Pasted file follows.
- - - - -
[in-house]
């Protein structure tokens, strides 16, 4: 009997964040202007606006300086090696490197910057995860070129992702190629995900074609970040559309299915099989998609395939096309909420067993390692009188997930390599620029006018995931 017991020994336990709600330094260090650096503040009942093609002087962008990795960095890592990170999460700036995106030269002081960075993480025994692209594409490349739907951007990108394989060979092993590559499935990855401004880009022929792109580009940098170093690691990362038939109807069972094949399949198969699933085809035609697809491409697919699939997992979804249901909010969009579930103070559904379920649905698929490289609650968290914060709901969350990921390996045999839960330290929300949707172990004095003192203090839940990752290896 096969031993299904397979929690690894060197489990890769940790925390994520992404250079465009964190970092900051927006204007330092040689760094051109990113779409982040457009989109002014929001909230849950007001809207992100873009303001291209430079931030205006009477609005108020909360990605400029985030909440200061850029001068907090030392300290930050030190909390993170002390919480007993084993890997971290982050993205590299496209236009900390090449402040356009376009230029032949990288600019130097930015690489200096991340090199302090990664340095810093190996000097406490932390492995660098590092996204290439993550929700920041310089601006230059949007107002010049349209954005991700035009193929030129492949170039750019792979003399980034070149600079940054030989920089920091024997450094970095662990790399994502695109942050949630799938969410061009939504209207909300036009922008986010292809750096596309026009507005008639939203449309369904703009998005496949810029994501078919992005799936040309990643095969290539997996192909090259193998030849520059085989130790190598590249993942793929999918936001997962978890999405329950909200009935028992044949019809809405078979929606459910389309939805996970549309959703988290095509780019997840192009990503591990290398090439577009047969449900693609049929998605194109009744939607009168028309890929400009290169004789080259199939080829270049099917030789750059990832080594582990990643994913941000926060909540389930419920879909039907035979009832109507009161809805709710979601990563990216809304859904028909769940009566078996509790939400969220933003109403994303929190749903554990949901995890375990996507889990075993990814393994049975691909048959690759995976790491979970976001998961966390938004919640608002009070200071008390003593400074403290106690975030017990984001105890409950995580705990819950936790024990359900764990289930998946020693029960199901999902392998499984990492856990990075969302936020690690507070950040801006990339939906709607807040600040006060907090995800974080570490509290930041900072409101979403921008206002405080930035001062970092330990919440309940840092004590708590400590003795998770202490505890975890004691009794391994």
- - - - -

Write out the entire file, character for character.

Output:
[in-house]
């Protein structure tokens, strides 16, 4: 009997964040202007606006300086090696490197910057995860070129992702190629995900074609970040559309299915099989998609395939096309909420067993390692009188997930390599620029006018995931 017991020994336990709600330094260090650096503040009942093609002087962008990795960095890592990170999460700036995106030269002081960075993480025994692209594409490349739907951007990108394989060979092993590559499935990855401004880009022929792109580009940098170093690691990362038939109807069972094949399949198969699933085809035609697809491409697919699939997992979804249901909010969009579930103070559904379920649905698929490289609650968290914060709901969350990921390996045999839960330290929300949707172990004095003192203090839940990752290896 096969031993299904397979929690690894060197489990890769940790925390994520992404250079465009964190970092900051927006204007330092040689760094051109990113779409982040457009989109002014929001909230849950007001809207992100873009303001291209430079931030205006009477609005108020909360990605400029985030909440200061850029001068907090030392300290930050030190909390993170002390919480007993084993890997971290982050993205590299496209236009900390090449402040356009376009230029032949990288600019130097930015690489200096991340090199302090990664340095810093190996000097406490932390492995660098590092996204290439993550929700920041310089601006230059949007107002010049349209954005991700035009193929030129492949170039750019792979003399980034070149600079940054030989920089920091024997450094970095662990790399994502695109942050949630799938969410061009939504209207909300036009922008986010292809750096596309026009507005008639939203449309369904703009998005496949810029994501078919992005799936040309990643095969290539997996192909090259193998030849520059085989130790190598590249993942793929999918936001997962978890999405329950909200009935028992044949019809809405078979929606459910389309939805996970549309959703988290095509780019997840192009990503591990290398090439577009047969449900693609049929998605194109009744939607009168028309890929400009290169004789080259199939080829270049099917030789750059990832080594582990990643994913941000926060909540389930419920879909039907035979009832109507009161809805709710979601990563990216809304859904028909769940009566078996509790939400969220933003109403994303929190749903554990949901995890375990996507889990075993990814393994049975691909048959690759995976790491979970976001998961966390938004919640608002009070200071008390003593400074403290106690975030017990984001105890409950995580705990819950936790024990359900764990289930998946020693029960199901999902392998499984990492856990990075969302936020690690507070950040801006990339939906709607807040600040006060907090995800974080570490509290930041900072409101979403921008206002405080930035001062970092330990919440309940840092004590708590400590003795998770202490505890975890004691009794391994």